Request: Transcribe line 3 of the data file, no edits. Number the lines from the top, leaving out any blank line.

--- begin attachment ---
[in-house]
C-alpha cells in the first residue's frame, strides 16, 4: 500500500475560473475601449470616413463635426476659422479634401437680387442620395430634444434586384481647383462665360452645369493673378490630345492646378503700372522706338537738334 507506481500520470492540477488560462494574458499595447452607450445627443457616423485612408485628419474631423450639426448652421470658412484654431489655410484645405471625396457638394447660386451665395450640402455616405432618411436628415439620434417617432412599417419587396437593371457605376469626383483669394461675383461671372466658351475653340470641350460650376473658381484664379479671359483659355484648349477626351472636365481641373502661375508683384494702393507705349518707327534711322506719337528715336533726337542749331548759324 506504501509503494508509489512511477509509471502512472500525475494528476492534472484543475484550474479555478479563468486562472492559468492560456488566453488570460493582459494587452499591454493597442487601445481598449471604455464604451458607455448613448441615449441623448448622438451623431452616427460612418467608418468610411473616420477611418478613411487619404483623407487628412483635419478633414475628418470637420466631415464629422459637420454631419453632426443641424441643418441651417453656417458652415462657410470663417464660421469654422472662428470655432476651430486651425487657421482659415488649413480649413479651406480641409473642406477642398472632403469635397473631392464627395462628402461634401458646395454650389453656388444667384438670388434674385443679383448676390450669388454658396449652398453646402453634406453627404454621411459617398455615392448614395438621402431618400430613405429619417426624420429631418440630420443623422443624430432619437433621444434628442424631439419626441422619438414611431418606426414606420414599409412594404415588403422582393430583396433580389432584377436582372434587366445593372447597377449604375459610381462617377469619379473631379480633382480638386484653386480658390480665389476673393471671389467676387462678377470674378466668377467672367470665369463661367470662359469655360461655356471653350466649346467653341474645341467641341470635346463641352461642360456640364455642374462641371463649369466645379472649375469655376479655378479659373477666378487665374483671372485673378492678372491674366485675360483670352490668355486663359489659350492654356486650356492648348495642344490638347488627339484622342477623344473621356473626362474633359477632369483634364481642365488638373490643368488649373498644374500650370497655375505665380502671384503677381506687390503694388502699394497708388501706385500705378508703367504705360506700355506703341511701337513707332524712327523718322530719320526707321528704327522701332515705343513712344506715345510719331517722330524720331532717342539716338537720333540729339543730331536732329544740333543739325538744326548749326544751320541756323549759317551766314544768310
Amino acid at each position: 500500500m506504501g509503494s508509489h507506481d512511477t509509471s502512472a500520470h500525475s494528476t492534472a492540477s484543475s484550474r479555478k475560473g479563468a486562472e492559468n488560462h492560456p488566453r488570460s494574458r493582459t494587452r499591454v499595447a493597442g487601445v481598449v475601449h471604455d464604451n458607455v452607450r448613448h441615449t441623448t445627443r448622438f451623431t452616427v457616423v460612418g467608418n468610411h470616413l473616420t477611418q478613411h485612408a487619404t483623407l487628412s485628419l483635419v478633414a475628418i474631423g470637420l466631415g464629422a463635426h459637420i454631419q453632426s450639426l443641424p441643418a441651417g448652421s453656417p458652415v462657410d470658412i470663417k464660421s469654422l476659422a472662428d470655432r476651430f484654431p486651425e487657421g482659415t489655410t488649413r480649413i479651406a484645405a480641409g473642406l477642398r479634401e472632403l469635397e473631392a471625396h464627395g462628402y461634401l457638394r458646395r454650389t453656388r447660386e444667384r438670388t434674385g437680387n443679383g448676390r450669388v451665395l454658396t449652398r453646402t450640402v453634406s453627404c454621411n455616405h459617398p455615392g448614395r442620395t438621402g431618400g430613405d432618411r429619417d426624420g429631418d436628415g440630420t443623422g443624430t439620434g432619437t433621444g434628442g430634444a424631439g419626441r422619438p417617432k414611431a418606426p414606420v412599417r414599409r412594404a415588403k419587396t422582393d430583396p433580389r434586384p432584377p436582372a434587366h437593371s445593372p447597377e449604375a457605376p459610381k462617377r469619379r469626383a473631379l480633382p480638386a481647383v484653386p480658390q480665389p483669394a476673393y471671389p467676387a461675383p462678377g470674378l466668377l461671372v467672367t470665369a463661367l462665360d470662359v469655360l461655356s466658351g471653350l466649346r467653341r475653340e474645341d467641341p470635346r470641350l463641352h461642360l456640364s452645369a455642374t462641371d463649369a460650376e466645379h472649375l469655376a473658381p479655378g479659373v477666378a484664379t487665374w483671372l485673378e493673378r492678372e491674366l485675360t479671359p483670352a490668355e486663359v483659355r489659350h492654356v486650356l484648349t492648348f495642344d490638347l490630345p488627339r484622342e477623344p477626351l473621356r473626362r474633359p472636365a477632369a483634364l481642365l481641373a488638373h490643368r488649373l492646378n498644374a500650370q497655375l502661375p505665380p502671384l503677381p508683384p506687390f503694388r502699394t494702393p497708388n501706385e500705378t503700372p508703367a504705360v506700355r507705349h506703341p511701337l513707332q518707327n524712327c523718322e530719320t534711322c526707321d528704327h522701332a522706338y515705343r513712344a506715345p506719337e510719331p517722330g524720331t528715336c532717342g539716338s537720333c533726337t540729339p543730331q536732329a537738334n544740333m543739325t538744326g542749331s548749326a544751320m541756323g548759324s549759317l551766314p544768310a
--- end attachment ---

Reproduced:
Amino acid at each position: 500500500m506504501g509503494s508509489h507506481d512511477t509509471s502512472a500520470h500525475s494528476t492534472a492540477s484543475s484550474r479555478k475560473g479563468a486562472e492559468n488560462h492560456p488566453r488570460s494574458r493582459t494587452r499591454v499595447a493597442g487601445v481598449v475601449h471604455d464604451n458607455v452607450r448613448h441615449t441623448t445627443r448622438f451623431t452616427v457616423v460612418g467608418n468610411h470616413l473616420t477611418q478613411h485612408a487619404t483623407l487628412s485628419l483635419v478633414a475628418i474631423g470637420l466631415g464629422a463635426h459637420i454631419q453632426s450639426l443641424p441643418a441651417g448652421s453656417p458652415v462657410d470658412i470663417k464660421s469654422l476659422a472662428d470655432r476651430f484654431p486651425e487657421g482659415t489655410t488649413r480649413i479651406a484645405a480641409g473642406l477642398r479634401e472632403l469635397e473631392a471625396h464627395g462628402y461634401l457638394r458646395r454650389t453656388r447660386e444667384r438670388t434674385g437680387n443679383g448676390r450669388v451665395l454658396t449652398r453646402t450640402v453634406s453627404c454621411n455616405h459617398p455615392g448614395r442620395t438621402g431618400g430613405d432618411r429619417d426624420g429631418d436628415g440630420t443623422g443624430t439620434g432619437t433621444g434628442g430634444a424631439g419626441r422619438p417617432k414611431a418606426p414606420v412599417r414599409r412594404a415588403k419587396t422582393d430583396p433580389r434586384p432584377p436582372a434587366h437593371s445593372p447597377e449604375a457605376p459610381k462617377r469619379r469626383a473631379l480633382p480638386a481647383v484653386p480658390q480665389p483669394a476673393y471671389p467676387a461675383p462678377g470674378l466668377l461671372v467672367t470665369a463661367l462665360d470662359v469655360l461655356s466658351g471653350l466649346r467653341r475653340e474645341d467641341p470635346r470641350l463641352h461642360l456640364s452645369a455642374t462641371d463649369a460650376e466645379h472649375l469655376a473658381p479655378g479659373v477666378a484664379t487665374w483671372l485673378e493673378r492678372e491674366l485675360t479671359p483670352a490668355e486663359v483659355r489659350h492654356v486650356l484648349t492648348f495642344d490638347l490630345p488627339r484622342e477623344p477626351l473621356r473626362r474633359p472636365a477632369a483634364l481642365l481641373a488638373h490643368r488649373l492646378n498644374a500650370q497655375l502661375p505665380p502671384l503677381p508683384p506687390f503694388r502699394t494702393p497708388n501706385e500705378t503700372p508703367a504705360v506700355r507705349h506703341p511701337l513707332q518707327n524712327c523718322e530719320t534711322c526707321d528704327h522701332a522706338y515705343r513712344a506715345p506719337e510719331p517722330g524720331t528715336c532717342g539716338s537720333c533726337t540729339p543730331q536732329a537738334n544740333m543739325t538744326g542749331s548749326a544751320m541756323g548759324s549759317l551766314p544768310a